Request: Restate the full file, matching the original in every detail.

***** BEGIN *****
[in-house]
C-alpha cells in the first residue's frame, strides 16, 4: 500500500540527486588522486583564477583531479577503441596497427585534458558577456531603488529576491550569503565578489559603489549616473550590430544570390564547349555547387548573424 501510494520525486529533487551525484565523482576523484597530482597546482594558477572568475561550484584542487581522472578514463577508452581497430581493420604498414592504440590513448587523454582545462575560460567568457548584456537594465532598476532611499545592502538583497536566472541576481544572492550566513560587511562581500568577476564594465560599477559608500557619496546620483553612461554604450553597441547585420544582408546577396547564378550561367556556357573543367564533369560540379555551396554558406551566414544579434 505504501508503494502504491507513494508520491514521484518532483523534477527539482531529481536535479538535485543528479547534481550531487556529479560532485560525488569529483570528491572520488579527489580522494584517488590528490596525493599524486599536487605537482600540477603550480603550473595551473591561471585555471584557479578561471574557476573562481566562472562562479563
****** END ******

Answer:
[in-house]
C-alpha cells in the first residue's frame, strides 16, 4: 500500500540527486588522486583564477583531479577503441596497427585534458558577456531603488529576491550569503565578489559603489549616473550590430544570390564547349555547387548573424 501510494520525486529533487551525484565523482576523484597530482597546482594558477572568475561550484584542487581522472578514463577508452581497430581493420604498414592504440590513448587523454582545462575560460567568457548584456537594465532598476532611499545592502538583497536566472541576481544572492550566513560587511562581500568577476564594465560599477559608500557619496546620483553612461554604450553597441547585420544582408546577396547564378550561367556556357573543367564533369560540379555551396554558406551566414544579434 505504501508503494502504491507513494508520491514521484518532483523534477527539482531529481536535479538535485543528479547534481550531487556529479560532485560525488569529483570528491572520488579527489580522494584517488590528490596525493599524486599536487605537482600540477603550480603550473595551473591561471585555471584557479578561471574557476573562481566562472562562479563